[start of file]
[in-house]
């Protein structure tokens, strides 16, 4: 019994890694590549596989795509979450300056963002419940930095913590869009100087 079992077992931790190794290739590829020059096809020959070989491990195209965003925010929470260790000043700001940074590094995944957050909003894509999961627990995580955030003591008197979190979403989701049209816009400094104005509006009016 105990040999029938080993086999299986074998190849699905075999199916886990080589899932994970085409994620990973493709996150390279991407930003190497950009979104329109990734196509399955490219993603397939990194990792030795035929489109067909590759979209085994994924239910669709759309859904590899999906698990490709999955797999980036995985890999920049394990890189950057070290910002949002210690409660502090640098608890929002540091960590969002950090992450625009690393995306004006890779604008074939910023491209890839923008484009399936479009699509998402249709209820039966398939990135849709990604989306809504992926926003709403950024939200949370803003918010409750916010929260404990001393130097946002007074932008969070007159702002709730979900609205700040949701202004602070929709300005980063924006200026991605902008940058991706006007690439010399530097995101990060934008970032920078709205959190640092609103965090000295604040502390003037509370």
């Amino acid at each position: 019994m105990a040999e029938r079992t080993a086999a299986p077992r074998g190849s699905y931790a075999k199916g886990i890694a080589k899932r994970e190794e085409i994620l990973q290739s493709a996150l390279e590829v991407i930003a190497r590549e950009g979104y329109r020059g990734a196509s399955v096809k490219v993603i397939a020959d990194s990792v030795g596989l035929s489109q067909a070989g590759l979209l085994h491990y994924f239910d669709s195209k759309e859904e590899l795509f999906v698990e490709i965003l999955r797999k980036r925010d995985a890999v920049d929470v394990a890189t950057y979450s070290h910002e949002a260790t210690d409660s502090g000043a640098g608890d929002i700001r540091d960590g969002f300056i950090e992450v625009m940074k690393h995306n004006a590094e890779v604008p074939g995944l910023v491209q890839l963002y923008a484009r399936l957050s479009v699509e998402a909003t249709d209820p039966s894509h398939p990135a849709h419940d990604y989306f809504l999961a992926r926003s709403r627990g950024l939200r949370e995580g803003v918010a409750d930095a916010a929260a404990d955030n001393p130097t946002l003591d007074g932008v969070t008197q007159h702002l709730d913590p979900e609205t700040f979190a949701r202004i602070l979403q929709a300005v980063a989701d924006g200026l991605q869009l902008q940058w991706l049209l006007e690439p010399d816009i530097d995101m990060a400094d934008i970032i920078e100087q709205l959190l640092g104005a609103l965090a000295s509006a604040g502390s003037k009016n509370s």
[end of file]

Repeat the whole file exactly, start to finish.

[in-house]
């Protein structure tokens, strides 16, 4: 019994890694590549596989795509979450300056963002419940930095913590869009100087 079992077992931790190794290739590829020059096809020959070989491990195209965003925010929470260790000043700001940074590094995944957050909003894509999961627990995580955030003591008197979190979403989701049209816009400094104005509006009016 105990040999029938080993086999299986074998190849699905075999199916886990080589899932994970085409994620990973493709996150390279991407930003190497950009979104329109990734196509399955490219993603397939990194990792030795035929489109067909590759979209085994994924239910669709759309859904590899999906698990490709999955797999980036995985890999920049394990890189950057070290910002949002210690409660502090640098608890929002540091960590969002950090992450625009690393995306004006890779604008074939910023491209890839923008484009399936479009699509998402249709209820039966398939990135849709990604989306809504992926926003709403950024939200949370803003918010409750916010929260404990001393130097946002007074932008969070007159702002709730979900609205700040949701202004602070929709300005980063924006200026991605902008940058991706006007690439010399530097995101990060934008970032920078709205959190640092609103965090000295604040502390003037509370």
């Amino acid at each position: 019994m105990a040999e029938r079992t080993a086999a299986p077992r074998g190849s699905y931790a075999k199916g886990i890694a080589k899932r994970e190794e085409i994620l990973q290739s493709a996150l390279e590829v991407i930003a190497r590549e950009g979104y329109r020059g990734a196509s399955v096809k490219v993603i397939a020959d990194s990792v030795g596989l035929s489109q067909a070989g590759l979209l085994h491990y994924f239910d669709s195209k759309e859904e590899l795509f999906v698990e490709i965003l999955r797999k980036r925010d995985a890999v920049d929470v394990a890189t950057y979450s070290h910002e949002a260790t210690d409660s502090g000043a640098g608890d929002i700001r540091d960590g969002f300056i950090e992450v625009m940074k690393h995306n004006a590094e890779v604008p074939g995944l910023v491209q890839l963002y923008a484009r399936l957050s479009v699509e998402a909003t249709d209820p039966s894509h398939p990135a849709h419940d990604y989306f809504l999961a992926r926003s709403r627990g950024l939200r949370e995580g803003v918010a409750d930095a916010a929260a404990d955030n001393p130097t946002l003591d007074g932008v969070t008197q007159h702002l709730d913590p979900e609205t700040f979190a949701r202004i602070l979403q929709a300005v980063a989701d924006g200026l991605q869009l902008q940058w991706l049209l006007e690439p010399d816009i530097d995101m990060a400094d934008i970032i920078e100087q709205l959190l640092g104005a609103l965090a000295s509006a604040g502390s003037k009016n509370s």